Thursday, March 29, 2007
Monday, March 19, 2007
Lot prices have become high enough in Wilmette (Kenilworth, Winnetka and the NorthShore) that any house not up to modern standards in multiple respects economically can be torn down and replaced, then sold on the real estate market for a possible profit. The trend is slowing dramatically in Wilmette, as the lot values are coming down faster than the prices, but nonetheless, the village is peppered with teardowns.
People throw around the term McMansion and Monster House to deride the newcoming houses, without giving much thought to the architectural value of what is built and what is removed.
Here is a typical torn down lot. Rather than belittling my neighbors that once lived their, suffice to say, the house was wooden, small, uninsulated and built inexpensively during the depression. Not every house that is torn down fits this description, but a good lot of them do.
Here is the kind of housing that fill those vacant lots. Traditional building materials, large lot to sq ft ratio, and a certain adherence to building norms, not likely to offend the aesthetics of the neighborhood, but neither likely to wow people. In my opinion, these houses are a huge contributor to the neighborhood, and fill a demand for traditional housing at a (relatively) reasonable price and timeframe.
Here is where it gets more complicated. This is a house designed by the Daniel Burnham firm, and probably not Daniel Burnham, on Kenilworth Avenue in Kenilworth. The house is stylish, well proportioned and by all accounts obsolete, with replacement costs being much less than restoration costs. There are many houses by Daniel Burnham, and this one is not noteworthy, nor would the average person recognize it in a lineup of great Chicago Homes. The owner has decided not to tear it down, due to historical signifcance
Here is a house 2 doors east on Kenilworth Ave that is traditional, stunning, contemparary with the neighborhood, and finished in 2007. Despite the best efforts of preservationists to keep this from being built, a very beautiful house now stands as an example of using tradtional materials, and modern building methods in the best Chicago fashion.
This is the next door neighbor to the Prairie/Tudor shown above. A ranch house, great in its own settting, but totally out of place in the neighborhood, sits on one of the best lots in Illinois at the corner of Sheridan and Kenilworth. It looks well constructed, probably insulated, and the toliets most likely work, but the lot price is disproportionate with the building costs. It may likely be torn down.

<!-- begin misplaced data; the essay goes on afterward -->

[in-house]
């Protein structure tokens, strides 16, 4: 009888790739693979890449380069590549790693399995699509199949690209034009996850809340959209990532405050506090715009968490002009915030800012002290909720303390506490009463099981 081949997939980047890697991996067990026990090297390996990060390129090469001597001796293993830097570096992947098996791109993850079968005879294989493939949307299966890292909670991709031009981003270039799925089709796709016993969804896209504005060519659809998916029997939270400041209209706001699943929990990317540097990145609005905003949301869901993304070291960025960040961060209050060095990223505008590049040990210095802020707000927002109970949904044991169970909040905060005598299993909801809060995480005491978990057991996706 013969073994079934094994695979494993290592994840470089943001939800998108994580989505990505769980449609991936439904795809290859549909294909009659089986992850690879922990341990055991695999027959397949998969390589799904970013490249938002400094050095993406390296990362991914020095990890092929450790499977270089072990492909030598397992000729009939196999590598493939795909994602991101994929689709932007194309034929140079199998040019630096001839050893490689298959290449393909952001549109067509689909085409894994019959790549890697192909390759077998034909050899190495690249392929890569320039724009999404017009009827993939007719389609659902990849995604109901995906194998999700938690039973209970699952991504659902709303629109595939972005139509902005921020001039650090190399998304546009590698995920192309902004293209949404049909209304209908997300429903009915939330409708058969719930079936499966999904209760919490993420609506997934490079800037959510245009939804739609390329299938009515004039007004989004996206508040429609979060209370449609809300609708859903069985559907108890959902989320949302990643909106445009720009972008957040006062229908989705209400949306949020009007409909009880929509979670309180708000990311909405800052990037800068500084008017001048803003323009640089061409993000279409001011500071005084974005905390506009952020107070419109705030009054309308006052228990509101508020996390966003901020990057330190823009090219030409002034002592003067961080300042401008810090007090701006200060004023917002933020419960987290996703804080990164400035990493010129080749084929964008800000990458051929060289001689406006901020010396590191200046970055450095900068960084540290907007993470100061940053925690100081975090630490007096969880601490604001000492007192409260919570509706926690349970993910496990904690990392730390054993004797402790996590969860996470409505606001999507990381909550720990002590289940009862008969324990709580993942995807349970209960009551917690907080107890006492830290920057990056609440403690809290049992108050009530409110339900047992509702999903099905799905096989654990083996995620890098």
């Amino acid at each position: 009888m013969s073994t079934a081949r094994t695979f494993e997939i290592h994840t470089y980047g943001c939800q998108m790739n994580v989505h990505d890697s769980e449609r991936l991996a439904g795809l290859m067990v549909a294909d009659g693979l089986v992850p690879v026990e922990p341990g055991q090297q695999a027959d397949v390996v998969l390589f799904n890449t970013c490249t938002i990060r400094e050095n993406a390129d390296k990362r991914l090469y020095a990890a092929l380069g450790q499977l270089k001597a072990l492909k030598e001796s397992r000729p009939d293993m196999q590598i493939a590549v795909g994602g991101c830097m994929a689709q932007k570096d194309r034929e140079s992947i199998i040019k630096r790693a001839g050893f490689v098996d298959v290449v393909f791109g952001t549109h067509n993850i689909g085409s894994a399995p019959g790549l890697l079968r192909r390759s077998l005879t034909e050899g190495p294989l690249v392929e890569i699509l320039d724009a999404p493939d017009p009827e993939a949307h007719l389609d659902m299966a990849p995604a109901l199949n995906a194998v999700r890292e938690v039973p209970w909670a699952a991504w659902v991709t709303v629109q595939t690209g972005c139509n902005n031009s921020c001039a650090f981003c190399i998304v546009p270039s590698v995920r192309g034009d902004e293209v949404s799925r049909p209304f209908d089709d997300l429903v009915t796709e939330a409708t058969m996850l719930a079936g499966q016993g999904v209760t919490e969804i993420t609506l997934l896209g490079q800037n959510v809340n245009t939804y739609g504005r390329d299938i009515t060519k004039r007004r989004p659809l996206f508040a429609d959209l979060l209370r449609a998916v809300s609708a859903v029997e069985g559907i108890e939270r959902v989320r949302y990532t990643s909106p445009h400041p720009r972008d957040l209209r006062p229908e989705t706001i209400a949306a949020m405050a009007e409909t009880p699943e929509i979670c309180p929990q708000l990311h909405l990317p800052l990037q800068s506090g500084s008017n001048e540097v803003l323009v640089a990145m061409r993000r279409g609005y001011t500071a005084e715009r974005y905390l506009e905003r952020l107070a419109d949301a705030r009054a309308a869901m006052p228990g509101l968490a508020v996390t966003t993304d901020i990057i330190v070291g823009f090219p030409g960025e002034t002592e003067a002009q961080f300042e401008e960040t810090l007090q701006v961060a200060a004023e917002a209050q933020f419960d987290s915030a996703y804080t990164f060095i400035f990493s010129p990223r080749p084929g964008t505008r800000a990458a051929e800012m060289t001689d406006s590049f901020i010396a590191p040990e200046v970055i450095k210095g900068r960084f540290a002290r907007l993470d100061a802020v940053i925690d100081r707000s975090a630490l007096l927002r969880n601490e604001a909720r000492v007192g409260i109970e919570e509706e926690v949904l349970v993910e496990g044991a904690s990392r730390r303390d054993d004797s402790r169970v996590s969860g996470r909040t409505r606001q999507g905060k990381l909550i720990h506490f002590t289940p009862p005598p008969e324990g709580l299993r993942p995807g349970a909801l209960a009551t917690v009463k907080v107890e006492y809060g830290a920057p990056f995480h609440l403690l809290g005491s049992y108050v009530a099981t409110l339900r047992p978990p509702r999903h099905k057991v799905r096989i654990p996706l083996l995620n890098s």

Here is my neighbors house, built in 2006. Pleasant contemparary design, high status materials (stone, brick), totally filling the lot to get the most square footage for the platt size. Maple Park is 10 yards east of here, giving the owner ample room for children. The back yard also extends 150 ft.
Good time for whats the point:
1) You don't have to build an ugly house to replace a teardown
2) It is complicated to determine the historical value of maintaining dysfunctional old houses.
3) The Village of Wilmette allows buildings to occupy a certain footprint of the lot size. This is aggressively enforced. I can also say first hand that the enforcement does not meet any standards of common sense, as I had to lower ceiling heigth, but not sq. ft. occupied to meet building standards on my own house, and ensure additional bumps on my head. But by all mean, the Village does enforce a standard buildout size.
4) The terms McMansion and Monster house are just not descriptive enough to figure out what kind of teardown took place. There should be some standard (I think), but I am quite certain that the local municipalities are not capable of informed judgement on these matters, and should work on drainage, traffic, drinking water, etc.
Friday, March 16, 2007
In the 1920's there was a movement in Chicago (and Pasedena and Santa Baraba) toward a (mostly imagined) Spanish Mediterranean Style of Architecture, with lots of smooth white stucco, red tile roofs, arches, stone carvings, and many of the elements that make buildings welcoming and pleasant to humans. Mostly imagined because on the Spanish Mediterranean, buildings do not actually look like this, nor do they have steel frames, and roofs slanted to withstand snowfall. Nonetheless, in 1926 Architect Edwin H. Clark built a grand theater and entertainment district in No-Mans-Land an unicorporated area south of Kenilworth and on the North Side of Wilmette.
The Spanish Court, to be renamed the Plaza Del Lago the grand development of Arhcitects Keck and Keck and Edwin Clark, stands today as a beautiful connection to Lake Michigan and the leafy suburbs of Wilmette and Kenilworth.
Friday, March 09, 2007
The Chicago Athletic Association, the former owners of the Chicago Cubs, is closing its doors after a 117 yr + run as one the pre-eminent Gentleman's Club's in the world. Businessmen, Politicians, Journalists, and even Athletes called the CAA their home away from home in one of the architectural marvels of Skyscraper design. Henry Ives Cobb does a Venetian Splendour on the shores of Lake Michigan (before the infill) and with a great view of Lake Michigan (even after the infill).
Here is a tip of the hat to those that wanted to make Chicago more than just tolerable, rather the world champion of architecture. There is nothing quite like the Michigan Avenue facade of this building.
I took some apt snapshots at a literary lunch today of the Catholic Citizens of Illinois, who were championing a renaissance in Catholic Literature with none other than Joseph Pearce as a guest speaker, telling histories of Chesterton, Waugh, Greene, and Belloc.
A luxury hotel will come into this facility, and we wish them well, and continued public access to this Architectural Marvel.